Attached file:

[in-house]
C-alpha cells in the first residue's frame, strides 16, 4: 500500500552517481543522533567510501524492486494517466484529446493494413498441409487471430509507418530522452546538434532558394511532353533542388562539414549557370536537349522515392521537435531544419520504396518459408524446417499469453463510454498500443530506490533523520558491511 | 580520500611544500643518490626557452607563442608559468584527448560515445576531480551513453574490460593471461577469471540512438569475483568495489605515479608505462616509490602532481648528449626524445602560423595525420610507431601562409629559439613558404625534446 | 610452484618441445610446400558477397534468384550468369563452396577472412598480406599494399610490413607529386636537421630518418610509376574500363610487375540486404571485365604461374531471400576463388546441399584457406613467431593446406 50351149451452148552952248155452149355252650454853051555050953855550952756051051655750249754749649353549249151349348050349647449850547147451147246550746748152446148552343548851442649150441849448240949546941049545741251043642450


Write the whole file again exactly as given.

[in-house]
C-alpha cells in the first residue's frame, strides 16, 4: 500500500552517481543522533567510501524492486494517466484529446493494413498441409487471430509507418530522452546538434532558394511532353533542388562539414549557370536537349522515392521537435531544419520504396518459408524446417499469453463510454498500443530506490533523520558491511 | 580520500611544500643518490626557452607563442608559468584527448560515445576531480551513453574490460593471461577469471540512438569475483568495489605515479608505462616509490602532481648528449626524445602560423595525420610507431601562409629559439613558404625534446 | 610452484618441445610446400558477397534468384550468369563452396577472412598480406599494399610490413607529386636537421630518418610509376574500363610487375540486404571485365604461374531471400576463388546441399584457406613467431593446406 50351149451452148552952248155452149355252650454853051555050953855550952756051051655750249754749649353549249151349348050349647449850547147451147246550746748152446148552343548851442649150441849448240949546941049545741251043642450